Jobseekers may get 3 to 6-month visa; security deposit planned for visit and job-seeker visas; strict action against residency law violators after October 31; embassies urged to bear cost of tickets for citizens
Abu Dhabi: The UAE plans tougher rules on issuing visit and tourist visas because most of the residency law violators, who seek the ongoing visa amnesty, entered the country on such visas, the Federal Authority for Identity and Citizenship (FAIC) announced on Monday.
Many of the residency violators were also involved in dangerous crimes, warranting stringent measures to prevent such people from entering the country, the officials told the media on Monday.
Most of the residency law violators who entered the country on visit or tourist visa were jobseekers. Therefore, the authority plans to introduce a three-to-six month-long visa for jobseekers.
As part of the tougher rules, some pre-conditions, including a security deposit, may be introduced for issuing visit and jobseeker visa. The pre-conditions will ensure that such visitors go back after the expiry of their visas.
The authority is also planning to ask the foreign embassies to bear the costs of flight tickets for their citizens who overstay in the UAE because such people often do not have money for a ticket to go back home.
The authority warned that there would be regular inspection campaigns to identify residency law violators after October 31, the final day of the ongoing visa amnesty.
Arrest, legal action
Brigadier Saeed Rakan Al Rashidi, Director of Residency Affairs at the authority (left), told journalists on Monday that violators will face arrest and tougher legal action after the amnesty period.
He said the amnesty is a good opportunity for violators to rectify their status, or leave the country without paying any fines.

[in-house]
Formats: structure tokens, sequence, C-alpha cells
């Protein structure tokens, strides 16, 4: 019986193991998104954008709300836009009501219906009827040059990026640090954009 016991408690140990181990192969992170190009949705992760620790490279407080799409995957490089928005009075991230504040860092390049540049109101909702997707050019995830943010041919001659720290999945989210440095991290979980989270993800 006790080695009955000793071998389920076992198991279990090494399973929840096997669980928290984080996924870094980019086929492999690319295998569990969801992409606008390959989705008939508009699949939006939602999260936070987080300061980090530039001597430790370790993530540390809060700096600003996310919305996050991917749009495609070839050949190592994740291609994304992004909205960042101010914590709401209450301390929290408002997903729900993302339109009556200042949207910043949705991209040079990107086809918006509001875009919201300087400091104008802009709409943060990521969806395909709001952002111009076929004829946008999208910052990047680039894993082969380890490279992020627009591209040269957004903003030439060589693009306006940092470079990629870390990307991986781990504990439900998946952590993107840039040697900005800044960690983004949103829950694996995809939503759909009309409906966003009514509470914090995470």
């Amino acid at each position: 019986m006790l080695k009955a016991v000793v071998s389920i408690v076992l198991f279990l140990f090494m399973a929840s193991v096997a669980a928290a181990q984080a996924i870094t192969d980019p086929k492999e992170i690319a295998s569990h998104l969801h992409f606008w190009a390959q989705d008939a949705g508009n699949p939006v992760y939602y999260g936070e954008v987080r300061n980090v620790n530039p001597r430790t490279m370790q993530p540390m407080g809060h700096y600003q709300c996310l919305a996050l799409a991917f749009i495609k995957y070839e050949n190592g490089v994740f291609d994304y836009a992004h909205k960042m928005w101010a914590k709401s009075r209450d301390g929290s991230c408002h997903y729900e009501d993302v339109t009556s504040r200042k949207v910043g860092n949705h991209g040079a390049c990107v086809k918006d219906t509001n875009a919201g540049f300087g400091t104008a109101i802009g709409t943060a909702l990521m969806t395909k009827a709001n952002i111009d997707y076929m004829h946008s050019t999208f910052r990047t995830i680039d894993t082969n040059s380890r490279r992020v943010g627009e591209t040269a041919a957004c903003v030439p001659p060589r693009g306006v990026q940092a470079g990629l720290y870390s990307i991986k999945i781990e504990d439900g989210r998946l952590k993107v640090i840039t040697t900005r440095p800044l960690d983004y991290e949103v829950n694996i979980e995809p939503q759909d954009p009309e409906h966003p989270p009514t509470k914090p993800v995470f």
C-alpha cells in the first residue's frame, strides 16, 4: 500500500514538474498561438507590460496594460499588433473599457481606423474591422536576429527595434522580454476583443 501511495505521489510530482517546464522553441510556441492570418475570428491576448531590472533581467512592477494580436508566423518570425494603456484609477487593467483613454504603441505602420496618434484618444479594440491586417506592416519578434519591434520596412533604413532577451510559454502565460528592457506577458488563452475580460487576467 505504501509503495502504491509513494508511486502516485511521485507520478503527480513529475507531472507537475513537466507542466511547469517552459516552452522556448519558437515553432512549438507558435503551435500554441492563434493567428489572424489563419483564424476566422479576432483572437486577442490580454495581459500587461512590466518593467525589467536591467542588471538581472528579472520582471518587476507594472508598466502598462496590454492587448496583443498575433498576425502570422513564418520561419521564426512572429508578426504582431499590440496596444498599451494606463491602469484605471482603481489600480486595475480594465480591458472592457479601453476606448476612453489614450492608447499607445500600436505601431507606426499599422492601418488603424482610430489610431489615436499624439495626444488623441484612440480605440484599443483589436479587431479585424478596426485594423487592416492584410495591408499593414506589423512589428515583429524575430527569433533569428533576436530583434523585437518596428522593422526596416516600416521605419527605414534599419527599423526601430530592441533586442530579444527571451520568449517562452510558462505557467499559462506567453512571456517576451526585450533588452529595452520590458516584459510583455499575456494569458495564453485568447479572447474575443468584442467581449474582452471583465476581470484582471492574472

Dr Yousuf Al Sherif, legal advisor at the authority, said the courts will give tougher punishments, including hefty fines and deportation, to residency law violators after October 31.
A sponsor or businessperson who employs an undocumented worker will be fined Dh50,000 [for each worker].
If the sponsor repeats the violation, the fine will be doubled to Dh100,000 for each worker who will be deported.
The authority will seek the support of the Ministry of Human Resources Emiratisation (MoHRE) that can conduct regular inspection campaigns at work places, workers' accommodations and farms to locate violators.
The legal advisor said the existing residency laws are comprehensive and clear to deal with the violators and no further amendments were required.
The federal law number 17 of 2017 deals with all issues related to visas.
The UAE government is keen to strictly implement the residency laws. Every five years, the government tries to help violators by announcing visa amnesty, as it had in 2007, 2013 and now in 2018.
"We are trying to help such people. But if we don't take tough measures these people will stay here further [without any documents]," the legal advisor said.
Regarding the new jobseeker visa, he said three to six months will be enough to find a job and if one does not find the job, he or she has to leave, the official said
Authority solves complaints of amnesty seekers
Abu Dhabi: The Federal Authority for Identity and Citizenship (FAIC) looked into several complaints received from amnesty seekers visiting the nine centres across the UAE and addressed them properly, the authority said in a statement on Monday.
The board of the authority urged all amnesty seekers to call the toll free number (80080) to register their grievances or suggestions, which would be solved at the earliest.
The authority has opened a new tent at the Al Shahama Centre in Abu Dhabi, which can handle 400 to 500 people.
The representatives of the embassies of India, Pakistan, Bangladesh, the Philippines and Sri Lanka are present at the tent. They can assist their citizens, if required.
The authority offered refreshments and drinks to the amnesty seekers who visited the centre on Sunday after Eid holidays.
The officials were able to solve the outstanding problems of many people. An Ethiopian woman's five-month-old baby did not have any documents as her husband had deserted her.
The officials issued documents to the baby and offered medicines, food and clothes as the mother did not have money with her.
A 66-year-old Arab woman had accumulated a Dh50,000 fine for overstaying after her visa expired three years ago. She received exit documents as requested.
A 50-year-old Arab man got a Dh33,000 fine waived. He had come here on a visit visa to look for job but did not find one even after nine months.